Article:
OK, I mostly got that.

But what do you(or anyone else) make of (in reference to his teacher) "It isn't about his playing, it's about his being" and (in reference to Hass) "they are touched by you in spite of your great playing".

Last edited by pianoloverus; 02/26/18 03:02 PM.
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Thanks for sharing this video. Even though it’s about playing cello, the overall advice about musicality applies also to the piano. I was interested in how Benjamin Zander’s teaching style was effective in getting the cellist to make minor changes in his bowing and phrasing and yet produce large changes in how the music sounded.

I participated in a couple of masterclasses in which the teacher used a similar effusive conducting style, including singing along with me as I played. At first it was disconcerting, but then I found it to be very appealing. The experience was that he and I were working together as a team towards the same goal.



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Originally Posted by pianoloverus
Originally Posted by dogperson
Hi Plover
My take on the section you referenced: His cello teacher’s performance was not technically accurate, But reached the higher goal of communicating the message of the music with the audience, just like he tells the student that the communication with the audience is the primary concern over virtuosity.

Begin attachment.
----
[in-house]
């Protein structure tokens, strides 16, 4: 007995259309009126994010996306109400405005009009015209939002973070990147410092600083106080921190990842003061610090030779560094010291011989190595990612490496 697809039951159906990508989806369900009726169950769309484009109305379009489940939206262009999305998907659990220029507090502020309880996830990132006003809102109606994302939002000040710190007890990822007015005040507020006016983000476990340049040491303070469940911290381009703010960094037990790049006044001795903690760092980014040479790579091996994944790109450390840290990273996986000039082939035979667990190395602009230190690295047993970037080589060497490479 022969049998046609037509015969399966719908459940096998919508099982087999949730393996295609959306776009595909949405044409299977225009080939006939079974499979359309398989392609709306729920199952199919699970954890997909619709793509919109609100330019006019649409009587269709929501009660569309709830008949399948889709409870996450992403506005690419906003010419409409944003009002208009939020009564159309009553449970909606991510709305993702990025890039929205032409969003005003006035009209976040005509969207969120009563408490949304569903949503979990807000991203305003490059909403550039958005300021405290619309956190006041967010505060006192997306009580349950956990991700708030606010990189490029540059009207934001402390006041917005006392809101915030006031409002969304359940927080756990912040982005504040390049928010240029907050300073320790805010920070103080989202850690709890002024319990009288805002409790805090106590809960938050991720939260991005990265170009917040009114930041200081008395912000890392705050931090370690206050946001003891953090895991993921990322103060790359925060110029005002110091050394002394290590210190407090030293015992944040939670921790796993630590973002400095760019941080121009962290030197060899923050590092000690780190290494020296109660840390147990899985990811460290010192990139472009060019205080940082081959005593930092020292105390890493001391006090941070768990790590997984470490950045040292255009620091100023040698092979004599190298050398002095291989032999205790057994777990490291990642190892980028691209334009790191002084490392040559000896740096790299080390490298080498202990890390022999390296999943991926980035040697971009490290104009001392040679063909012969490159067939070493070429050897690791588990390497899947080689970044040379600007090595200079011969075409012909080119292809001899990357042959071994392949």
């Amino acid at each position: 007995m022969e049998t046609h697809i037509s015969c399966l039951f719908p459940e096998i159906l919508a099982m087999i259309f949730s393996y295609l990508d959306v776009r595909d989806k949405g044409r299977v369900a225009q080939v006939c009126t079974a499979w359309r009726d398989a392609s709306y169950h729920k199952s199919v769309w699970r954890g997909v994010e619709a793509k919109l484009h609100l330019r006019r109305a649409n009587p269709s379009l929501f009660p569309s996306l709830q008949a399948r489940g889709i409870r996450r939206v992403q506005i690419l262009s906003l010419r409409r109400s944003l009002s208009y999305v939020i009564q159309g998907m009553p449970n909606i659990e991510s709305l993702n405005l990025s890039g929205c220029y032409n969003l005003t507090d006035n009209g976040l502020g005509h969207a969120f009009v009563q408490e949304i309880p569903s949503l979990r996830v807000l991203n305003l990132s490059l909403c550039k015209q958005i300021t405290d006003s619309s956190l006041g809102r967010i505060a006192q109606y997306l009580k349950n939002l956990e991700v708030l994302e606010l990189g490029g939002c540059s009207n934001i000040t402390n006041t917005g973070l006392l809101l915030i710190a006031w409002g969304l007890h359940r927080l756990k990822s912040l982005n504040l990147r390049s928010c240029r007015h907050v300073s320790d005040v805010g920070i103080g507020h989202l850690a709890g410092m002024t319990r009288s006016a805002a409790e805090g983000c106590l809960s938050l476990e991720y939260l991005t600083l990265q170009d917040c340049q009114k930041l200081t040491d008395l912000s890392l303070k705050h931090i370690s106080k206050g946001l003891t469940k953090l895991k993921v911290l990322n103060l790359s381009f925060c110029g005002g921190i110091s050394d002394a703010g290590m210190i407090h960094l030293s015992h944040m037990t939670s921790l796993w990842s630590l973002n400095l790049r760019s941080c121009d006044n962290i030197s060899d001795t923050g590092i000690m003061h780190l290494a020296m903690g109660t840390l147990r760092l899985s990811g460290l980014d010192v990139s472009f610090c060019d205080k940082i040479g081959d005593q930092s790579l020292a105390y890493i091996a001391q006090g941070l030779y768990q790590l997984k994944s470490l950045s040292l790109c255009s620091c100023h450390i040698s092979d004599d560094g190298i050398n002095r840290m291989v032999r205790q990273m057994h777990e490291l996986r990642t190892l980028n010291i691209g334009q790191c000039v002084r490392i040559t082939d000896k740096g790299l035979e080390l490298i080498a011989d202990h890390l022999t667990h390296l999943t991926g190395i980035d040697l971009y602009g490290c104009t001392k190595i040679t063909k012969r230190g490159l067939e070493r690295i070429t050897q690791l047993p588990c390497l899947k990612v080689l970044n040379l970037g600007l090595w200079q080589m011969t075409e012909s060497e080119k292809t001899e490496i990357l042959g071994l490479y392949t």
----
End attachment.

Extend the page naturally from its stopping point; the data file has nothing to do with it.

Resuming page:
OK, I mostly got that.

But what do you(or anyone else) make of (in reference to his teacher) "It isn't about his playing, it's about his being" and (in reference to Hass) "they are touched by you in spite of your great playing".


Reference to teacher: it wasn’t technique that was important....... but that he communicated the music from his soul
Reference to Hass: the audience felt your passion. You did not let your virtuosity overshadow it, so that how well you play was the only thing communicated


"Music, rich, full of feeling, not soulless, is like a crystal on which the sun falls and brings forth from it a whole rainbow" - F. Chopin
"I never dreamt with my own two hands I could touch the sky" - Sappho

It's ok to be a Work In Progress
Joined: May 2001
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Originally Posted by dogperson
Originally Posted by pianoloverus
Originally Posted by dogperson
Hi Plover
My take on the section you referenced: His cello teacher’s performance was not technically accurate, But reached the higher goal of communicating the message of the music with the audience, just like he tells the student that the communication with the audience is the primary concern over virtuosity.
OK, I mostly got that.

But what do you(or anyone else) make of (in reference to his teacher) "It isn't about his playing, it's about his being" and (in reference to Hass) "they are touched by you in spite of your great playing".


Reference to teacher: it wasn’t technique that was important....... but that he communicated the music from his soul
Reference to Hass: the audience felt your passion. You did not let your virtuosity overshadow it, so that how well you play was the only thing communicated
I think you hit the nail on the head. Now it makes perfect sense to me.